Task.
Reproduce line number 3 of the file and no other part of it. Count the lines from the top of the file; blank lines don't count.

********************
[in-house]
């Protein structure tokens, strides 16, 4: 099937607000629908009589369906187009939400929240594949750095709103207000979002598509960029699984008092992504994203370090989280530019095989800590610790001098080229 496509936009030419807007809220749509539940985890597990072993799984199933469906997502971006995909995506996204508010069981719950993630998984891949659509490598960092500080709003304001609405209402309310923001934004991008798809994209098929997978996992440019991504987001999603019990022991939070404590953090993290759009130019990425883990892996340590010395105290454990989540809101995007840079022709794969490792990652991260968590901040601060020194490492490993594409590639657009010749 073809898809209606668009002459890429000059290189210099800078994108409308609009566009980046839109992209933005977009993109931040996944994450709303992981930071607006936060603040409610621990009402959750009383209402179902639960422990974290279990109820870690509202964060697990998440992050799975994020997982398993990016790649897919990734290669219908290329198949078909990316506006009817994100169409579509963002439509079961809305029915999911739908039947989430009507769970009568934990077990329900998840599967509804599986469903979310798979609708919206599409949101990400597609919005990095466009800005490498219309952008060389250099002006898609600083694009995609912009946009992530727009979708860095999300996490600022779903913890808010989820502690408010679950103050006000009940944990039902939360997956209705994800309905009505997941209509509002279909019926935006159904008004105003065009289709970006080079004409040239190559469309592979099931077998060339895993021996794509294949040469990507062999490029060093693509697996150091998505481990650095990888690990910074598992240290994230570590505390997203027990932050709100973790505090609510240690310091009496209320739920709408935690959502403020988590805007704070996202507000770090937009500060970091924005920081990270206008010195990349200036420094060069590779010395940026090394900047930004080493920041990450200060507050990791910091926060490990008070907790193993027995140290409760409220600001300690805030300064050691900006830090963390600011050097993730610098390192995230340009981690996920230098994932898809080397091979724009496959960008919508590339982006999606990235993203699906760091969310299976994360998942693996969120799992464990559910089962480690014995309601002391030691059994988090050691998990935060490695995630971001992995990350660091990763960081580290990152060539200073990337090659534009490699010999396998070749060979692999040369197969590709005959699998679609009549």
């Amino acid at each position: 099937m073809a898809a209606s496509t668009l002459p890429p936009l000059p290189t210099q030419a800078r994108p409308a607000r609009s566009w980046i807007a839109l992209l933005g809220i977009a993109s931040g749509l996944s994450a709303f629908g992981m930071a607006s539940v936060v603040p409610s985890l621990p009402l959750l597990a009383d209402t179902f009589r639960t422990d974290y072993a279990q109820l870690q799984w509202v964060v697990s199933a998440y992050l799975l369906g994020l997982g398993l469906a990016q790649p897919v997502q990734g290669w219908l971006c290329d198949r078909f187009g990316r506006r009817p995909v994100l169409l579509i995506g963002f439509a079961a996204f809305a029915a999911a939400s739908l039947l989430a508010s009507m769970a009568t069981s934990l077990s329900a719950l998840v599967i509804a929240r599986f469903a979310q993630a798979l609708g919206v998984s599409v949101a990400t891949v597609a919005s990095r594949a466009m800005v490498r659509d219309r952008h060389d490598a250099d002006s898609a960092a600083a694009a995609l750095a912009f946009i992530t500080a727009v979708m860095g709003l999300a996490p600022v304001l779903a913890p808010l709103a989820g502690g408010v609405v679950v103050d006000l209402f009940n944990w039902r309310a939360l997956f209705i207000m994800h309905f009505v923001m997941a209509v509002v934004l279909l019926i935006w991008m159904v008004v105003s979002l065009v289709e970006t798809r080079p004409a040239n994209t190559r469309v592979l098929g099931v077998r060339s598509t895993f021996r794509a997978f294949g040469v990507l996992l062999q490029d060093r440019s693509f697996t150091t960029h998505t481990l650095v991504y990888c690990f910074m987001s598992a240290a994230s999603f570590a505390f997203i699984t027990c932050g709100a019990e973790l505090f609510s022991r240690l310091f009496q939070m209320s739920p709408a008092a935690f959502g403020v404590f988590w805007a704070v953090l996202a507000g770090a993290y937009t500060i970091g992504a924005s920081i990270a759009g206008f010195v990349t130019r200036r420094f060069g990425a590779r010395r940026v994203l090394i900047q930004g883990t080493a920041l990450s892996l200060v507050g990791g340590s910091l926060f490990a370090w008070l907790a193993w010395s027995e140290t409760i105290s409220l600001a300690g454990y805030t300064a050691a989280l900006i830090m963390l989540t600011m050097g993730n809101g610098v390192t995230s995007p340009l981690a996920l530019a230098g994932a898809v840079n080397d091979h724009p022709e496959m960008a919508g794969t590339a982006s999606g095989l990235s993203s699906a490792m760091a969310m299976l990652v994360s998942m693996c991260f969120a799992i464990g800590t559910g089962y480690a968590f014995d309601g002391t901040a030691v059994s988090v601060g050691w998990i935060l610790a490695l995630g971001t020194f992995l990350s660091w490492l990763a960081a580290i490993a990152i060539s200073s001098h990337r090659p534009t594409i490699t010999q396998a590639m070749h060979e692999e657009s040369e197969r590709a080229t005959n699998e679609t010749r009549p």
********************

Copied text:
């Amino acid at each position: 099937m073809a898809a209606s496509t668009l002459p890429p936009l000059p290189t210099q030419a800078r994108p409308a607000r609009s566009w980046i807007a839109l992209l933005g809220i977009a993109s931040g749509l996944s994450a709303f629908g992981m930071a607006s539940v936060v603040p409610s985890l621990p009402l959750l597990a009383d209402t179902f009589r639960t422990d974290y072993a279990q109820l870690q799984w509202v964060v697990s199933a998440y992050l799975l369906g994020l997982g398993l469906a990016q790649p897919v997502q990734g290669w219908l971006c290329d198949r078909f187009g990316r506006r009817p995909v994100l169409l579509i995506g963002f439509a079961a996204f809305a029915a999911a939400s739908l039947l989430a508010s009507m769970a009568t069981s934990l077990s329900a719950l998840v599967i509804a929240r599986f469903a979310q993630a798979l609708g919206v998984s599409v949101a990400t891949v597609a919005s990095r594949a466009m800005v490498r659509d219309r952008h060389d490598a250099d002006s898609a960092a600083a694009a995609l750095a912009f946009i992530t500080a727009v979708m860095g709003l999300a996490p600022v304001l779903a913890p808010l709103a989820g502690g408010v609405v679950v103050d006000l209402f009940n944990w039902r309310a939360l997956f209705i207000m994800h309905f009505v923001m997941a209509v509002v934004l279909l019926i935006w991008m159904v008004v105003s979002l065009v289709e970006t798809r080079p004409a040239n994209t190559r469309v592979l098929g099931v077998r060339s598509t895993f021996r794509a997978f294949g040469v990507l996992l062999q490029d060093r440019s693509f697996t150091t960029h998505t481990l650095v991504y990888c690990f910074m987001s598992a240290a994230s999603f570590a505390f997203i699984t027990c932050g709100a019990e973790l505090f609510s022991r240690l310091f009496q939070m209320s739920p709408a008092a935690f959502g403020v404590f988590w805007a704070v953090l996202a507000g770090a993290y937009t500060i970091g992504a924005s920081i990270a759009g206008f010195v990349t130019r200036r420094f060069g990425a590779r010395r940026v994203l090394i900047q930004g883990t080493a920041l990450s892996l200060v507050g990791g340590s910091l926060f490990a370090w008070l907790a193993w010395s027995e140290t409760i105290s409220l600001a300690g454990y805030t300064a050691a989280l900006i830090m963390l989540t600011m050097g993730n809101g610098v390192t995230s995007p340009l981690a996920l530019a230098g994932a898809v840079n080397d091979h724009p022709e496959m960008a919508g794969t590339a982006s999606g095989l990235s993203s699906a490792m760091a969310m299976l990652v994360s998942m693996c991260f969120a799992i464990g800590t559910g089962y480690a968590f014995d309601g002391t901040a030691v059994s988090v601060g050691w998990i935060l610790a490695l995630g971001t020194f992995l990350s660091w490492l990763a960081a580290i490993a990152i060539s200073s001098h990337r090659p534009t594409i490699t010999q396998a590639m070749h060979e692999e657009s040369e197969r590709a080229t005959n699998e679609t010749r009549p």